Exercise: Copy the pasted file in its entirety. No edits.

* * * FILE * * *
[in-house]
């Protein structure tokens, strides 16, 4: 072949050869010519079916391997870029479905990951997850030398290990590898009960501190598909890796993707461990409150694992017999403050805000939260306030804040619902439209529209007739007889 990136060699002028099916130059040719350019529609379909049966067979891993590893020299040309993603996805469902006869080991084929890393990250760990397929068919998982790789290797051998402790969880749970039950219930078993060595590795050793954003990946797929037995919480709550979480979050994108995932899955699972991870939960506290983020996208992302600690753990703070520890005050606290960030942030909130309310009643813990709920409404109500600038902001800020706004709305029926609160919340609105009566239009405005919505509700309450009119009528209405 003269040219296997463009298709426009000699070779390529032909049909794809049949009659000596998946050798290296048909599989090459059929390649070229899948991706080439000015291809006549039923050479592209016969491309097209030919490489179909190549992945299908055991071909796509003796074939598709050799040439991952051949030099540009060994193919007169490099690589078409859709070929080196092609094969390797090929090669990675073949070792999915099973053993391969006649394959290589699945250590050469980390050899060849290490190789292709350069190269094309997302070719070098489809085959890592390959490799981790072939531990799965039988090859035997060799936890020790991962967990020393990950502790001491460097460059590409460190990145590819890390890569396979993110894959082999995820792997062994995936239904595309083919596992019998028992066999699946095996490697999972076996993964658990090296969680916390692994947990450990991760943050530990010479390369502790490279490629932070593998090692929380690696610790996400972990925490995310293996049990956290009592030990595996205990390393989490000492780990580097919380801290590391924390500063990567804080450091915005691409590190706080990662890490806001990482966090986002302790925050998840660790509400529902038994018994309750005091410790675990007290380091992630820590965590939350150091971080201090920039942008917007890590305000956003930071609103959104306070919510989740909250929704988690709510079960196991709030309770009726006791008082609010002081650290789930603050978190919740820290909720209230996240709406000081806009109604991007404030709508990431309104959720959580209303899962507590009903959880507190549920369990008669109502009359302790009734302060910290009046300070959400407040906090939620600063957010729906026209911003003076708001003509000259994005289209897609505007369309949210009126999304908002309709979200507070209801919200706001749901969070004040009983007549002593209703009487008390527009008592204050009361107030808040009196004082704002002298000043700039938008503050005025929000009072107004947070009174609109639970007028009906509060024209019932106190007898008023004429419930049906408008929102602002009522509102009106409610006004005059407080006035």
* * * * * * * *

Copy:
[in-house]
């Protein structure tokens, strides 16, 4: 072949050869010519079916391997870029479905990951997850030398290990590898009960501190598909890796993707461990409150694992017999403050805000939260306030804040619902439209529209007739007889 990136060699002028099916130059040719350019529609379909049966067979891993590893020299040309993603996805469902006869080991084929890393990250760990397929068919998982790789290797051998402790969880749970039950219930078993060595590795050793954003990946797929037995919480709550979480979050994108995932899955699972991870939960506290983020996208992302600690753990703070520890005050606290960030942030909130309310009643813990709920409404109500600038902001800020706004709305029926609160919340609105009566239009405005919505509700309450009119009528209405 003269040219296997463009298709426009000699070779390529032909049909794809049949009659000596998946050798290296048909599989090459059929390649070229899948991706080439000015291809006549039923050479592209016969491309097209030919490489179909190549992945299908055991071909796509003796074939598709050799040439991952051949030099540009060994193919007169490099690589078409859709070929080196092609094969390797090929090669990675073949070792999915099973053993391969006649394959290589699945250590050469980390050899060849290490190789292709350069190269094309997302070719070098489809085959890592390959490799981790072939531990799965039988090859035997060799936890020790991962967990020393990950502790001491460097460059590409460190990145590819890390890569396979993110894959082999995820792997062994995936239904595309083919596992019998028992066999699946095996490697999972076996993964658990090296969680916390692994947990450990991760943050530990010479390369502790490279490629932070593998090692929380690696610790996400972990925490995310293996049990956290009592030990595996205990390393989490000492780990580097919380801290590391924390500063990567804080450091915005691409590190706080990662890490806001990482966090986002302790925050998840660790509400529902038994018994309750005091410790675990007290380091992630820590965590939350150091971080201090920039942008917007890590305000956003930071609103959104306070919510989740909250929704988690709510079960196991709030309770009726006791008082609010002081650290789930603050978190919740820290909720209230996240709406000081806009109604991007404030709508990431309104959720959580209303899962507590009903959880507190549920369990008669109502009359302790009734302060910290009046300070959400407040906090939620600063957010729906026209911003003076708001003509000259994005289209897609505007369309949210009126999304908002309709979200507070209801919200706001749901969070004040009983007549002593209703009487008390527009008592204050009361107030808040009196004082704002002298000043700039938008503050005025929000009072107004947070009174609109639970007028009906509060024209019932106190007898008023004429419930049906408008929102602002009522509102009106409610006004005059407080006035």